This would safeguard a huge proportion of suppliers’ future sales and could boost the coffers of several others. The deal also salvaged 2,700 jobs in the footwear industry. However, suppliers may still take a huge short-term hit from the deal, which saw Shoe Zone pick the business up debt-free.
One supplier said: “Stead & Simpson still owes us money for stock and it’s not clear what is going to happen about that.”
Several footwear suppliers have been brought to their knees following the collapse of Dolcis last week, and others have warehouses filled with tens of thousands of pairs of shoes once destined for the chains.
However, suppliers remained positive about the rescue. Clarks chief executive Peter Bolliger said the deal was “great news” for the sector, while Padders sales director Mike Rowe was pleased and relieved that the deal had been done by a footwear insider, rather than an investment bank. “Shoe Zone seems to want to keep its supply base tight and seems like a very genuine operator,” he said.
Smith’s no-nonsense style was evident in the letter he sent to suppliers this week. In it he wrote: “I expect people’s first reaction may be that we are mad and have bitten off more than we can chew, and therefore I feel it best to explain our rationale behind the deal to gain your support.”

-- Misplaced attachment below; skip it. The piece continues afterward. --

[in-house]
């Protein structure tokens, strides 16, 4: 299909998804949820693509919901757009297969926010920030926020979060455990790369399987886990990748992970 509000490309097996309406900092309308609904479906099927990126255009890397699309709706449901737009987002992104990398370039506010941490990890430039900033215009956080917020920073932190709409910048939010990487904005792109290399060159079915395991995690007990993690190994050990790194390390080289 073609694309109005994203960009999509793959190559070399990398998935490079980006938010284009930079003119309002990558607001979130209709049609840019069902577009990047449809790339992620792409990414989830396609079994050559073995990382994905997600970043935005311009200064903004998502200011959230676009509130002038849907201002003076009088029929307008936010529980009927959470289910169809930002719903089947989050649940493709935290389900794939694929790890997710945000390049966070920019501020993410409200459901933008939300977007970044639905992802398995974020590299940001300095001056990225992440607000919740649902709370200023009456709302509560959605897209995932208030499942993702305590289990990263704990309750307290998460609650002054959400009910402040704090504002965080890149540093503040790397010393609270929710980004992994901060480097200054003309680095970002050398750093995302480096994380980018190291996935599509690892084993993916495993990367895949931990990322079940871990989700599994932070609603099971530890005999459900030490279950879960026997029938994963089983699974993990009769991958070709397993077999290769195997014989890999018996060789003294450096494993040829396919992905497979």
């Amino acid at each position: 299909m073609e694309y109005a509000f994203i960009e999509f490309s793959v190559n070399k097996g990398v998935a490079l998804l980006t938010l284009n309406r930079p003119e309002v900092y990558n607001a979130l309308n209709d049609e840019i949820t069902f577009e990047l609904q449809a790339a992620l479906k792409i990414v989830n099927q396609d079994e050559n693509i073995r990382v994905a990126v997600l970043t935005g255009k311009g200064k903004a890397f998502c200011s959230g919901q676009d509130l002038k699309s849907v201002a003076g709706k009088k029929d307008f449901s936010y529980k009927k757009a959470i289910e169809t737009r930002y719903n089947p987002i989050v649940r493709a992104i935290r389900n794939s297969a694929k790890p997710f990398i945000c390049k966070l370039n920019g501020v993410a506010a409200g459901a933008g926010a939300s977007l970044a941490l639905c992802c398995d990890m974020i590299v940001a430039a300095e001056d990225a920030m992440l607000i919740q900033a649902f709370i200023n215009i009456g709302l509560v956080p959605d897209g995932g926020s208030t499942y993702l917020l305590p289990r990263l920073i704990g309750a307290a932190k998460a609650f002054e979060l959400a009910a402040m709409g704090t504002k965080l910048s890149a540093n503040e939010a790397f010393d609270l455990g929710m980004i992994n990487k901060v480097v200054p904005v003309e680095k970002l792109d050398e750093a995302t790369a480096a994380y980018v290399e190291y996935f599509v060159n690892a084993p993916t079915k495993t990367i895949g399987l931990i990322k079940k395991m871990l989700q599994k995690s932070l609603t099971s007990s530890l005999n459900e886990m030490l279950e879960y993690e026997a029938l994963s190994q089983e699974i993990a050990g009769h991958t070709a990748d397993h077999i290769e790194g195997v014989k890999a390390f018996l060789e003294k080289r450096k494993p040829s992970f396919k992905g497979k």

He said that by June the Shoe Zone portfolio would have been rationalised, with the Shoefayre chain it bought last year swallowed up by Stead & Simpson, and Shoe Express integrated into Shoe Zone’s portfolio. The result will be an 845-store business with sales of £300 million operating under two models: value and middle market.
Smith added: “We intend to return Stead & Simpson to its former glory as a mid-market branded family footwear retailer… We are confident we can deliver success as a mid-market footwear retailer based on our Shoe Zone model, with leather footwear as the central element to our ranges.”
The letter was signed off with a clear message to suppliers. “I look forward to continuing to work with you all and hope you can play an even greater part in the future of both businesses,” he wrote.
Bolliger was confident Shoe Zone could pull off its new strategy. He said: “There is still a niche market to serve if you don’t go into shopping centres where you have to pay a lot of rent. Stead & Simpson and Peter Briggs have a lot of stores in small market towns, so Shoe Zone has a good chance.”